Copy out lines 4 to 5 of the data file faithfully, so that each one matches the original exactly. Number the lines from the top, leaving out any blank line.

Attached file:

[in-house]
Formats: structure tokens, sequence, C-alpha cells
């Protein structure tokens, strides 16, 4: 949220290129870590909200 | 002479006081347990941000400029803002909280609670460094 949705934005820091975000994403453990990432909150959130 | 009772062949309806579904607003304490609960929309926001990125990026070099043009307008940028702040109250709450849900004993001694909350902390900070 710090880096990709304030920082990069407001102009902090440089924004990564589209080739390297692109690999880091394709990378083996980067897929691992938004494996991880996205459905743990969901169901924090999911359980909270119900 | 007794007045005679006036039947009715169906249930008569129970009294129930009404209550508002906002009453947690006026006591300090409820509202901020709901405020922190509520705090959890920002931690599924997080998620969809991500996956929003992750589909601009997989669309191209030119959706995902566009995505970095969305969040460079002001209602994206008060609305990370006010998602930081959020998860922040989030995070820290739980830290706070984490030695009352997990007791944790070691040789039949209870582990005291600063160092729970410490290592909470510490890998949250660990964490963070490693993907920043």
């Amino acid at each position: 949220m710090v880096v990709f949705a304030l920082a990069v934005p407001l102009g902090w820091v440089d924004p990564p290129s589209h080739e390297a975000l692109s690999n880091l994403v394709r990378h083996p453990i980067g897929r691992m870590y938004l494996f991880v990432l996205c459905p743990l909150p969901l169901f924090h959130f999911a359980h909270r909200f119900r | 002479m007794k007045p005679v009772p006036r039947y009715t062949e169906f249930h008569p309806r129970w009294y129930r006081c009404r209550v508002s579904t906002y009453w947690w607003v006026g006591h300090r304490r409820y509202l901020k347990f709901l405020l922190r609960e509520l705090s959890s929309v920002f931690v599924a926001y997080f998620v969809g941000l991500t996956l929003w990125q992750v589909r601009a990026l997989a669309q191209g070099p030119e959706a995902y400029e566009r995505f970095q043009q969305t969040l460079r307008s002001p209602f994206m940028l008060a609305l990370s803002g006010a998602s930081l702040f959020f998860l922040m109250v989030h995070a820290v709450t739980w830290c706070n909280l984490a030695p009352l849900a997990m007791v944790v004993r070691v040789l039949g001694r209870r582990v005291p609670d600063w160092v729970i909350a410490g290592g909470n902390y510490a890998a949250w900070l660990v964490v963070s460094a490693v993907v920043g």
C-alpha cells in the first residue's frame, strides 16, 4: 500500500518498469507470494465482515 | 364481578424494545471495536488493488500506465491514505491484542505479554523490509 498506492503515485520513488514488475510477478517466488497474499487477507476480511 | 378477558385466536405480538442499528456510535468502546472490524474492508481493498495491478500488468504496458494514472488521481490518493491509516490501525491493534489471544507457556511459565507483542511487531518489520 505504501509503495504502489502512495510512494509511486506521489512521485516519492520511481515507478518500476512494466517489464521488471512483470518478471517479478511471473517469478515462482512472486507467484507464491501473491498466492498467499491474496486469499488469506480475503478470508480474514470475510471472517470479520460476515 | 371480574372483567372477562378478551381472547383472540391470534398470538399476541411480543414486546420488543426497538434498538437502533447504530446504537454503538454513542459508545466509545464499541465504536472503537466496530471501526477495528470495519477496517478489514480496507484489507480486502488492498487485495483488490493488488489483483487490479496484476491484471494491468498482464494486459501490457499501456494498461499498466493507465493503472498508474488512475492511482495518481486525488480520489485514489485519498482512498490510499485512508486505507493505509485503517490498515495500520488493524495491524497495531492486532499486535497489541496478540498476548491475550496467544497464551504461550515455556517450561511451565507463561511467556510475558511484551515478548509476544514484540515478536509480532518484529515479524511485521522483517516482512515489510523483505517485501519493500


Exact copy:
């Amino acid at each position: 949220m710090v880096v990709f949705a304030l920082a990069v934005p407001l102009g902090w820091v440089d924004p990564p290129s589209h080739e390297a975000l692109s690999n880091l994403v394709r990378h083996p453990i980067g897929r691992m870590y938004l494996f991880v990432l996205c459905p743990l909150p969901l169901f924090h959130f999911a359980h909270r909200f119900r | 002479m007794k007045p005679v009772p006036r039947y009715t062949e169906f249930h008569p309806r129970w009294y129930r006081c009404r209550v508002s579904t906002y009453w947690w607003v006026g006591h300090r304490r409820y509202l901020k347990f709901l405020l922190r609960e509520l705090s959890s929309v920002f931690v599924a926001y997080f998620v969809g941000l991500t996956l929003w990125q992750v589909r601009a990026l997989a669309q191209g070099p030119e959706a995902y400029e566009r995505f970095q043009q969305t969040l460079r307008s002001p209602f994206m940028l008060a609305l990370s803002g006010a998602s930081l702040f959020f998860l922040m109250v989030h995070a820290v709450t739980w830290c706070n909280l984490a030695p009352l849900a997990m007791v944790v004993r070691v040789l039949g001694r209870r582990v005291p609670d600063w160092v729970i909350a410490g290592g909470n902390y510490a890998a949250w900070l660990v964490v963070s460094a490693v993907v920043g």
C-alpha cells in the first residue's frame, strides 16, 4: 500500500518498469507470494465482515 | 364481578424494545471495536488493488500506465491514505491484542505479554523490509 498506492503515485520513488514488475510477478517466488497474499487477507476480511 | 378477558385466536405480538442499528456510535468502546472490524474492508481493498495491478500488468504496458494514472488521481490518493491509516490501525491493534489471544507457556511459565507483542511487531518489520 505504501509503495504502489502512495510512494509511486506521489512521485516519492520511481515507478518500476512494466517489464521488471512483470518478471517479478511471473517469478515462482512472486507467484507464491501473491498466492498467499491474496486469499488469506480475503478470508480474514470475510471472517470479520460476515 | 371480574372483567372477562378478551381472547383472540391470534398470538399476541411480543414486546420488543426497538434498538437502533447504530446504537454503538454513542459508545466509545464499541465504536472503537466496530471501526477495528470495519477496517478489514480496507484489507480486502488492498487485495483488490493488488489483483487490479496484476491484471494491468498482464494486459501490457499501456494498461499498466493507465493503472498508474488512475492511482495518481486525488480520489485514489485519498482512498490510499485512508486505507493505509485503517490498515495500520488493524495491524497495531492486532499486535497489541496478540498476548491475550496467544497464551504461550515455556517450561511451565507463561511467556510475558511484551515478548509476544514484540515478536509480532518484529515479524511485521522483517516482512515489510523483505517485501519493500